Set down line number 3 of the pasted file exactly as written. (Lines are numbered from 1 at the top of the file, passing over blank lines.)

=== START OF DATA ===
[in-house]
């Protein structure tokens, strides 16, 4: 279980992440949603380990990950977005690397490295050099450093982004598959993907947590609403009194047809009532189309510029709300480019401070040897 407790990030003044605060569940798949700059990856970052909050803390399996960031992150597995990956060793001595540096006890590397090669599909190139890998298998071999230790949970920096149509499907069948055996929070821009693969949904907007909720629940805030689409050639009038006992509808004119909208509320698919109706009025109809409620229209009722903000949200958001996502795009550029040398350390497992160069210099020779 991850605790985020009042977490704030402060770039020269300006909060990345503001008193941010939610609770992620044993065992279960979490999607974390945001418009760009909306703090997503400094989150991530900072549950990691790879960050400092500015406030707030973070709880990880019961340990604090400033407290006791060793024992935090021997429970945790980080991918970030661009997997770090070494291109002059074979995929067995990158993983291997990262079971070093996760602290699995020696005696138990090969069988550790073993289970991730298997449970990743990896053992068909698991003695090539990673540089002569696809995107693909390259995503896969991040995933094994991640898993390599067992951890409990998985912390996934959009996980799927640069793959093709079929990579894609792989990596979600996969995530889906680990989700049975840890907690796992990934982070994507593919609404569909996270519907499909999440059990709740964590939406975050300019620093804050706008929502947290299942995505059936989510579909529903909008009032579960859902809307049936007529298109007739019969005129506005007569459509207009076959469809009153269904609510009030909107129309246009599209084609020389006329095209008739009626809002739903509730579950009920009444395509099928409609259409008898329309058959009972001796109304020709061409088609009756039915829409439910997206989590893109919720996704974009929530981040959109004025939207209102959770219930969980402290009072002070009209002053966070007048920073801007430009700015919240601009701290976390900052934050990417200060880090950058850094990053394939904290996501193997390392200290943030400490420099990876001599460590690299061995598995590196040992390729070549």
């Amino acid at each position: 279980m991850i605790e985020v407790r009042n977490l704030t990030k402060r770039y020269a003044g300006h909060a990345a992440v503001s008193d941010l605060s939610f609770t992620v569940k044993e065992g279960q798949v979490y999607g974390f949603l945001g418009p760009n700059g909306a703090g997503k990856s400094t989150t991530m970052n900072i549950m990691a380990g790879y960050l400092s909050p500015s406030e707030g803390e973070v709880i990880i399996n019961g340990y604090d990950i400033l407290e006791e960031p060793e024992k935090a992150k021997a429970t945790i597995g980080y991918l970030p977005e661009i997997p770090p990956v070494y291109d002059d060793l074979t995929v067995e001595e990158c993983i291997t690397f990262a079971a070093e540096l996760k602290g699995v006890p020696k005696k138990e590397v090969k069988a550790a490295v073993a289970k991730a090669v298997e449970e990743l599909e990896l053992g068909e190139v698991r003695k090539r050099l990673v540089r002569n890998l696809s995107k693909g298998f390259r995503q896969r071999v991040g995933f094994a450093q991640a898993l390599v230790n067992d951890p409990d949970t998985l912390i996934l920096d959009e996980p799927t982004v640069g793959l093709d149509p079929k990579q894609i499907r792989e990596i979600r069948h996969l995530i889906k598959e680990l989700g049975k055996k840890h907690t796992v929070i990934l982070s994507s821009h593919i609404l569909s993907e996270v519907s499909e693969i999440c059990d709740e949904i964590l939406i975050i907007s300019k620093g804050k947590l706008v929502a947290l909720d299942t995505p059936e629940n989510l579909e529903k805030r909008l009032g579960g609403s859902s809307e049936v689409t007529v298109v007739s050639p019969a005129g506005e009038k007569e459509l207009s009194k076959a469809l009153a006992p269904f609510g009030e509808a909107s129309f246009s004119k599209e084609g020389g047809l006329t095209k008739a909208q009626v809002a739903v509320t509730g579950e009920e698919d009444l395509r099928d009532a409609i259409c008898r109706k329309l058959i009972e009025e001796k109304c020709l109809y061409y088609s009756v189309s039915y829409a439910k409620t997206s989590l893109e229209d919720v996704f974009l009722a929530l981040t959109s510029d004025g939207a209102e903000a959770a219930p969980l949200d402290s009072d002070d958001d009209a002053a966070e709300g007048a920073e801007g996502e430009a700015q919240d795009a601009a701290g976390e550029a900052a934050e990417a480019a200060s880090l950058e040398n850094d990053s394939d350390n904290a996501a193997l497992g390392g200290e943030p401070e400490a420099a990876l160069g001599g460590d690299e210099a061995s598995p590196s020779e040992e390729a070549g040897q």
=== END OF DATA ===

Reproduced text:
């Amino acid at each position: 279980m991850i605790e985020v407790r009042n977490l704030t990030k402060r770039y020269a003044g300006h909060a990345a992440v503001s008193d941010l605060s939610f609770t992620v569940k044993e065992g279960q798949v979490y999607g974390f949603l945001g418009p760009n700059g909306a703090g997503k990856s400094t989150t991530m970052n900072i549950m990691a380990g790879y960050l400092s909050p500015s406030e707030g803390e973070v709880i990880i399996n019961g340990y604090d990950i400033l407290e006791e960031p060793e024992k935090a992150k021997a429970t945790i597995g980080y991918l970030p977005e661009i997997p770090p990956v070494y291109d002059d060793l074979t995929v067995e001595e990158c993983i291997t690397f990262a079971a070093e540096l996760k602290g699995v006890p020696k005696k138990e590397v090969k069988a550790a490295v073993a289970k991730a090669v298997e449970e990743l599909e990896l053992g068909e190139v698991r003695k090539r050099l990673v540089r002569n890998l696809s995107k693909g298998f390259r995503q896969r071999v991040g995933f094994a450093q991640a898993l390599v230790n067992d951890p409990d949970t998985l912390i996934l920096d959009e996980p799927t982004v640069g793959l093709d149509p079929k990579q894609i499907r792989e990596i979600r069948h996969l995530i889906k598959e680990l989700g049975k055996k840890h907690t796992v929070i990934l982070s994507s821009h593919i609404l569909s993907e996270v519907s499909e693969i999440c059990d709740e949904i964590l939406i975050i907007s300019k620093g804050k947590l706008v929502a947290l909720d299942t995505p059936e629940n989510l579909e529903k805030r909008l009032g579960g609403s859902s809307e049936v689409t007529v298109v007739s050639p019969a005129g506005e009038k007569e459509l207009s009194k076959a469809l009153a006992p269904f609510g009030e509808a909107s129309f246009s004119k599209e084609g020389g047809l006329t095209k008739a909208q009626v809002a739903v509320t509730g579950e009920e698919d009444l395509r099928d009532a409609i259409c008898r109706k329309l058959i009972e009025e001796k109304c020709l109809y061409y088609s009756v189309s039915y829409a439910k409620t997206s989590l893109e229209d919720v996704f974009l009722a929530l981040t959109s510029d004025g939207a209102e903000a959770a219930p969980l949200d402290s009072d002070d958001d009209a002053a966070e709300g007048a920073e801007g996502e430009a700015q919240d795009a601009a701290g976390e550029a900052a934050e990417a480019a200060s880090l950058e040398n850094d990053s394939d350390n904290a996501a193997l497992g390392g200290e943030p401070e400490a420099a990876l160069g001599g460590d690299e210099a061995s598995p590196s020779e040992e390729a070549g040897q």